Do the easiest things last - A Lesson on Productivity
As a small business owner, I struggle with focus. When I can't focus on my work, I feel unproductive and like I have no idea what I'm doing. In this mode, I put off working on bigger projects and settle with smaller tasks, the ones I can complete in an hour.
My projects range from those small one-hour tasks to projects that take six months and many man-hours.
To be more productive, I need to better plan my projects—even if I don't include the client in this process. I must break down large projects into small, hour-sized tasks. This step makes me feel less apprehensive about the project as a whole.
When I break down these big projects into smaller tasks, I don't have to look at the project as a whole the entire time I'm working on it. Each task is a project in itself, and once I complete that task, the feeling of accomplishment fuels the next phase.
The next area I need to work on is difficult and requires some mental determination. Working on harder tasks first, even in the course of a day.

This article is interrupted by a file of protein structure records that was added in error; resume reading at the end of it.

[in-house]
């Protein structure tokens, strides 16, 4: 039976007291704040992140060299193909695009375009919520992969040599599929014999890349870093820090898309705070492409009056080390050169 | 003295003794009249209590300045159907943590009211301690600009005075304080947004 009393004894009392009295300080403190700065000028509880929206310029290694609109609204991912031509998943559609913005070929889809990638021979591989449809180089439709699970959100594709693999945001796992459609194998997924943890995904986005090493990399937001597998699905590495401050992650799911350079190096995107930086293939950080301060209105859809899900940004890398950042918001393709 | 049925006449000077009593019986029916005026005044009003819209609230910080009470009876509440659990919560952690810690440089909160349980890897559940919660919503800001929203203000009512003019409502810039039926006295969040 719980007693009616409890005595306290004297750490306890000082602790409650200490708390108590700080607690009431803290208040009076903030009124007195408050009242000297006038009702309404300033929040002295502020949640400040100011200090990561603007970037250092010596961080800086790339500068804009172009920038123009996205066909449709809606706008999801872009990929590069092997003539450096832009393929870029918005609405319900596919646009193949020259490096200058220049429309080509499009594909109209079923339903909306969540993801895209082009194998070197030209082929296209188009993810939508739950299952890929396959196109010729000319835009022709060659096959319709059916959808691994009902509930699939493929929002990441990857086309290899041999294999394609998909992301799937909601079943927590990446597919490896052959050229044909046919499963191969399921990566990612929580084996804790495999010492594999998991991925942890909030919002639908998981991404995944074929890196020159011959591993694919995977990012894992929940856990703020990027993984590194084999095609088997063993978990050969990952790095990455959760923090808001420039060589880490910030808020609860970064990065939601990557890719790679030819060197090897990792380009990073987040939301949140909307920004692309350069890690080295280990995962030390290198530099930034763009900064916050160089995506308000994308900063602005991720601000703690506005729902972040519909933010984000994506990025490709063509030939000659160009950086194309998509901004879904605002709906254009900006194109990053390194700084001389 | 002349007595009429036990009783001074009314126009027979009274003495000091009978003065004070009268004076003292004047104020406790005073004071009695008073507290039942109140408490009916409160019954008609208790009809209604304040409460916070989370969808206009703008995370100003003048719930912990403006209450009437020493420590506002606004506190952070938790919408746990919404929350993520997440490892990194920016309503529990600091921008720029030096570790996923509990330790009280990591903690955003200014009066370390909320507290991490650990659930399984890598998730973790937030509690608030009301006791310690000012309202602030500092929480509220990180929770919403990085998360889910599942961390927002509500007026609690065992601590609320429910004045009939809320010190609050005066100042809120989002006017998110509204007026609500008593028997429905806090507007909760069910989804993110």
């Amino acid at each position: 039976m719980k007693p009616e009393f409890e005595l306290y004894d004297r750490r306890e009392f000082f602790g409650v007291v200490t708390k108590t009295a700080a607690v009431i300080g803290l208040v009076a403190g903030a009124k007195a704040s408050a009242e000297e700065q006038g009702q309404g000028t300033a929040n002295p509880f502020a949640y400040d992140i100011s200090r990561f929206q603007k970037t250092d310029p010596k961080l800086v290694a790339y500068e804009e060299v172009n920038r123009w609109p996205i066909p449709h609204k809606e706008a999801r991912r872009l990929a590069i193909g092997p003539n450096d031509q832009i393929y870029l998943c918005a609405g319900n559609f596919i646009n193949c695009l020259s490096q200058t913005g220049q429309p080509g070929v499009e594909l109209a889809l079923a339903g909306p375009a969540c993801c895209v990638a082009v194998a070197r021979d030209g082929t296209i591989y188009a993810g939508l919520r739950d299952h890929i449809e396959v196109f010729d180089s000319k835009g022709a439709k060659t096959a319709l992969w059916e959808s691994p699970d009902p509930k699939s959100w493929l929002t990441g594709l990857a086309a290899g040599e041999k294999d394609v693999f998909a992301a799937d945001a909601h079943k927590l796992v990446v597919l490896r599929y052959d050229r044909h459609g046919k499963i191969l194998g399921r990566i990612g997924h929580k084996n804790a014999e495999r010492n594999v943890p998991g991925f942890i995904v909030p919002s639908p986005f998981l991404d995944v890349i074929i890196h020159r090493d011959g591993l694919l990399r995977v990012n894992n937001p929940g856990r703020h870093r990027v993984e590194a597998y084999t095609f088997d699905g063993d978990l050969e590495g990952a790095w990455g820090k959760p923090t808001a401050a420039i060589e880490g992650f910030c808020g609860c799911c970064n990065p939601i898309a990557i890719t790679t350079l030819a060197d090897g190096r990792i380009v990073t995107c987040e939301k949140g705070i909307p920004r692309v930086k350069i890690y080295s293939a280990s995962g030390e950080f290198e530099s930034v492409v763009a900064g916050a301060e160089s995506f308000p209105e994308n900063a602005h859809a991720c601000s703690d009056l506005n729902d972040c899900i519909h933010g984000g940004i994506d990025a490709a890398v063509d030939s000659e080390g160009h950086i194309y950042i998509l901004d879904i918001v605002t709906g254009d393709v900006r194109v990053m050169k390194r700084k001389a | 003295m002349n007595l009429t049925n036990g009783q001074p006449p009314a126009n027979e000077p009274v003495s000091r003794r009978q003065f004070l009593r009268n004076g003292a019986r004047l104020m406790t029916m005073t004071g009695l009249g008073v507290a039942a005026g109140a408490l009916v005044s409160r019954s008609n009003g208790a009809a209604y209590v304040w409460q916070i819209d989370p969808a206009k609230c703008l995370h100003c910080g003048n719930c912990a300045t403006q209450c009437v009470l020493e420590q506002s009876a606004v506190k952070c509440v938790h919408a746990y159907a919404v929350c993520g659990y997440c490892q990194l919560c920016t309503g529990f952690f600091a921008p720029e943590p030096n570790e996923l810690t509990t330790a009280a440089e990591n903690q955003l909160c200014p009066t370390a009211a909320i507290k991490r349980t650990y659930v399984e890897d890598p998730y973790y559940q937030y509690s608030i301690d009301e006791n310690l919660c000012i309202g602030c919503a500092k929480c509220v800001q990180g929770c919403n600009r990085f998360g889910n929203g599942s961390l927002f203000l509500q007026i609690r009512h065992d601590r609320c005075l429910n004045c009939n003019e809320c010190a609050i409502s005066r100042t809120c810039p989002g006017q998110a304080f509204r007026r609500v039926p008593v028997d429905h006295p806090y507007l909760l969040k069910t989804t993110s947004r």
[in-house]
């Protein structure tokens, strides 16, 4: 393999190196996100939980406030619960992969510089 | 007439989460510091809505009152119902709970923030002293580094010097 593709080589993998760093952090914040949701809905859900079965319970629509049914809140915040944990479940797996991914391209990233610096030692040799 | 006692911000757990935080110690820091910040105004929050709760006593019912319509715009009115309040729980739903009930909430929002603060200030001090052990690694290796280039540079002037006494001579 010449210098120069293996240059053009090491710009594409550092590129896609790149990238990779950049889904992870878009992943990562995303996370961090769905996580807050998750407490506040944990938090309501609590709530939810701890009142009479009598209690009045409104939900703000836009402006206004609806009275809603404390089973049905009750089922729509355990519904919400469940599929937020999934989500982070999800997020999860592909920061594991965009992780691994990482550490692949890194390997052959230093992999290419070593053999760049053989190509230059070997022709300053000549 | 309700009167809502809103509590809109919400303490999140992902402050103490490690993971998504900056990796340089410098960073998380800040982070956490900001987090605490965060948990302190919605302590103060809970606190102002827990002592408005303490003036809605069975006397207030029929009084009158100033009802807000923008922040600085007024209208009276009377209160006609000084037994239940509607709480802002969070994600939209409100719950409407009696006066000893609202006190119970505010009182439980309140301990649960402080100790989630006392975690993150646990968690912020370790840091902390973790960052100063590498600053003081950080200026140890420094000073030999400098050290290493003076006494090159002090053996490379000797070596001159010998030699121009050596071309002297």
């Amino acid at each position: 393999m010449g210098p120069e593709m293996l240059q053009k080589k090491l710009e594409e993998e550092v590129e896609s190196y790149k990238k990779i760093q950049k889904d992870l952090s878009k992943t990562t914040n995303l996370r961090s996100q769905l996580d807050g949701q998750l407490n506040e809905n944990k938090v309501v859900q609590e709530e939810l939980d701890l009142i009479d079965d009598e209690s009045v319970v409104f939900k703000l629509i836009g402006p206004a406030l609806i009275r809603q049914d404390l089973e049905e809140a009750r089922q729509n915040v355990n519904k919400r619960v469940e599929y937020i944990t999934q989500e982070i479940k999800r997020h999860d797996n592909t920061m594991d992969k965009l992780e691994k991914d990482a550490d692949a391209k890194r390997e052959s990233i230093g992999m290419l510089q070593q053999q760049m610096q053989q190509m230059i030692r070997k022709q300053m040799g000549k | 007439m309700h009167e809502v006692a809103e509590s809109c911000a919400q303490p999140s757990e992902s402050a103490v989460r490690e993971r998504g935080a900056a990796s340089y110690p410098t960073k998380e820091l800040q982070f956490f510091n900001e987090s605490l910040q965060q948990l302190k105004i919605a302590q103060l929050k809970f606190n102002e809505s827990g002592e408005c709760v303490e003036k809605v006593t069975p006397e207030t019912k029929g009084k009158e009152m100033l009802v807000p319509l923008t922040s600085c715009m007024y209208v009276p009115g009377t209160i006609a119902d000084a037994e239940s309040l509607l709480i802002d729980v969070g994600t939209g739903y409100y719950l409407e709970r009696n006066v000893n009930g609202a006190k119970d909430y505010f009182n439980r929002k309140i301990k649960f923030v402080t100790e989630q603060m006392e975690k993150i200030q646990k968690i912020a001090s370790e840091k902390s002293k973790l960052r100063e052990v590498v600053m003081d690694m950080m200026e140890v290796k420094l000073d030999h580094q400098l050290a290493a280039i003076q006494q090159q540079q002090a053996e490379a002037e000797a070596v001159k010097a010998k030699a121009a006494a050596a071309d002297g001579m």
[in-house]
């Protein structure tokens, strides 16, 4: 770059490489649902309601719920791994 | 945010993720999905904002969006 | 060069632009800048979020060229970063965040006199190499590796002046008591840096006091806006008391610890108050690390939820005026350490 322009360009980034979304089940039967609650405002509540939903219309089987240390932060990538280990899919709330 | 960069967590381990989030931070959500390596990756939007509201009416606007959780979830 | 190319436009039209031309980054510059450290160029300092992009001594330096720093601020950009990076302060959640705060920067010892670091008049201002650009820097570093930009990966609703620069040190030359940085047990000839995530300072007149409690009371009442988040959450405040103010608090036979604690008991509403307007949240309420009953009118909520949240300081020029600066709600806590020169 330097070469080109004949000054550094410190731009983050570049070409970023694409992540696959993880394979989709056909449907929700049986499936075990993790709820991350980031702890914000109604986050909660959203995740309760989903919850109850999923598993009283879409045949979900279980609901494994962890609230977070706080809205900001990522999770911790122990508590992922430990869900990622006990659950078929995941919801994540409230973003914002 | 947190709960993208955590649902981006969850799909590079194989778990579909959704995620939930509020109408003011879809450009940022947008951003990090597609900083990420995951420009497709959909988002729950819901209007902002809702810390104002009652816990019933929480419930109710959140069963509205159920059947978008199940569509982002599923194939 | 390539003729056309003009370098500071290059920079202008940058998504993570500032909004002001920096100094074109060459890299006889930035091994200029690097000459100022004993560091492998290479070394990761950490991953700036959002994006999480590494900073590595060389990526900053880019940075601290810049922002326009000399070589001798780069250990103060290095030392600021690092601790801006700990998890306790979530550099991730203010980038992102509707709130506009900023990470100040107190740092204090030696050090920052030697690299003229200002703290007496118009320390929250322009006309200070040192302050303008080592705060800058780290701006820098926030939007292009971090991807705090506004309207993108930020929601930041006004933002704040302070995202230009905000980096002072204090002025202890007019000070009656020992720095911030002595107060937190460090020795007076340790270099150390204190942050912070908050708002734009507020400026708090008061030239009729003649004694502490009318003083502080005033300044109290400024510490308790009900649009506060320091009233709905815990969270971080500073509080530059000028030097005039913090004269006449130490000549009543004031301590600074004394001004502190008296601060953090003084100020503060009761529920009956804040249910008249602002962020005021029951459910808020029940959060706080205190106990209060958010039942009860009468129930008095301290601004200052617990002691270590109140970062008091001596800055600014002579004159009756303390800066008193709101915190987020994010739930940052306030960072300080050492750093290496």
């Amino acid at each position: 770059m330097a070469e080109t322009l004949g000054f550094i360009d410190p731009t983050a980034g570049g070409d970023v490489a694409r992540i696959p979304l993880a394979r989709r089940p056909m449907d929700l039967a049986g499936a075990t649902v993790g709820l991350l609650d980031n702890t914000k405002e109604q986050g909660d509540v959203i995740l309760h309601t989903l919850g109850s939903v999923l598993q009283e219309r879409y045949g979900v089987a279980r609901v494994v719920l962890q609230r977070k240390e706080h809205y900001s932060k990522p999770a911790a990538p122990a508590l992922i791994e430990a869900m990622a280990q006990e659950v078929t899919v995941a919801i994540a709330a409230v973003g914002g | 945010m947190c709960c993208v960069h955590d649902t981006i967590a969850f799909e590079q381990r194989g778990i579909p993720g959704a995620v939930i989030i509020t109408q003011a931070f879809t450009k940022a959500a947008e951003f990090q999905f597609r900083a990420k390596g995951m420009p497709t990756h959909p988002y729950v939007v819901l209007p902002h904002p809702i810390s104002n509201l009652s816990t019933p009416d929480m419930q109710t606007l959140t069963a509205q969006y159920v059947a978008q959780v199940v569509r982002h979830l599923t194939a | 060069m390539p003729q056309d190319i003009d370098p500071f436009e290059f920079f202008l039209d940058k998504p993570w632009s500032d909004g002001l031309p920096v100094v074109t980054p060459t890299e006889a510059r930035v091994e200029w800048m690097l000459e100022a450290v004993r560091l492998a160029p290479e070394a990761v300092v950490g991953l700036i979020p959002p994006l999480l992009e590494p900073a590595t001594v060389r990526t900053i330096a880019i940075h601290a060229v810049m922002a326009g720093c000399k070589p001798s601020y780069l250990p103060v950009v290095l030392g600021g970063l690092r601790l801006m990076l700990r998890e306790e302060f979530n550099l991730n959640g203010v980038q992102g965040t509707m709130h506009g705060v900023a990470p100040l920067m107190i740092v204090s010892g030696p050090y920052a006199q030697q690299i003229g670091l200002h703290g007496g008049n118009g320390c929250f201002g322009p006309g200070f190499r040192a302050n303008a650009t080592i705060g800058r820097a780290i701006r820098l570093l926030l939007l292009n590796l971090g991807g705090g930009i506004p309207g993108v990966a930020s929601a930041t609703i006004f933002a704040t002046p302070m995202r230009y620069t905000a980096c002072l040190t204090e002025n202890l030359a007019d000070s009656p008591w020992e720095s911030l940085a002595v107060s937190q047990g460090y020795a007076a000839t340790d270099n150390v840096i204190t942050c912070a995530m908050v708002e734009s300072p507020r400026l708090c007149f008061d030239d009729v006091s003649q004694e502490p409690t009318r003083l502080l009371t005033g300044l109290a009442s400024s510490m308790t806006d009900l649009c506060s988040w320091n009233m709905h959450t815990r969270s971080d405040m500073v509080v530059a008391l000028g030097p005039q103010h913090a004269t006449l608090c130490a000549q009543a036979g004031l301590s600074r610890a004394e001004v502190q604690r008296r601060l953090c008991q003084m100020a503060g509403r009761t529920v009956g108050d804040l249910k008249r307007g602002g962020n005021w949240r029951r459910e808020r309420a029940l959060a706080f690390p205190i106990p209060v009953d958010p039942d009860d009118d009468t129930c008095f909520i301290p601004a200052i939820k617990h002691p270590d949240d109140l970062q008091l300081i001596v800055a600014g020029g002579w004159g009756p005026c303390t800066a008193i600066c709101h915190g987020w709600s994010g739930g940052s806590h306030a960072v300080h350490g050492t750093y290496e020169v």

When I’m feeling unproductive, working on harder tasks first helps me overcome a mental block. As soon as the first task is complete, the rest don't seem so bad. And even if I don't finish all the other tasks, at least I know I completed the hardest one.
This process requires some determination because it is easy to procrastinate and put off doing the harder tasks. And those harder tasks become a source of frustration for all involved as they continuously get pushed back.
I’ve realized that to make sure I'm working on these harder tasks first, I need to plan ahead.
Many successful people have written about their daily routines. Their routines are often similar. One common routine is writing out the next day's work plan at the end of the current day.
I already do this to a certain extent, but I need to be more consistent.
The last thing I'm going to do in my workday is write down the next day’s tasks from the hardest to easiest. It might be in a notebook, sticky note, Evernote or Wunderlist. The point is to write it down, so in the morning I don't have to think about what I need to do for the day.
To recap I'm going to do the following to be more productive and efficient:
- Break up bigger projects into small 1 – 3 hour tasks, so they're easier to complete.
- Work on harder tasks first, so I get the toughest things out of the way.
- Plan my daily tasks the night before, so it takes less effort to get working.
These concepts aren't new, but they can often be forgotten, especially when you’re busy.
I invite you to share your ways of keeping productive and on track.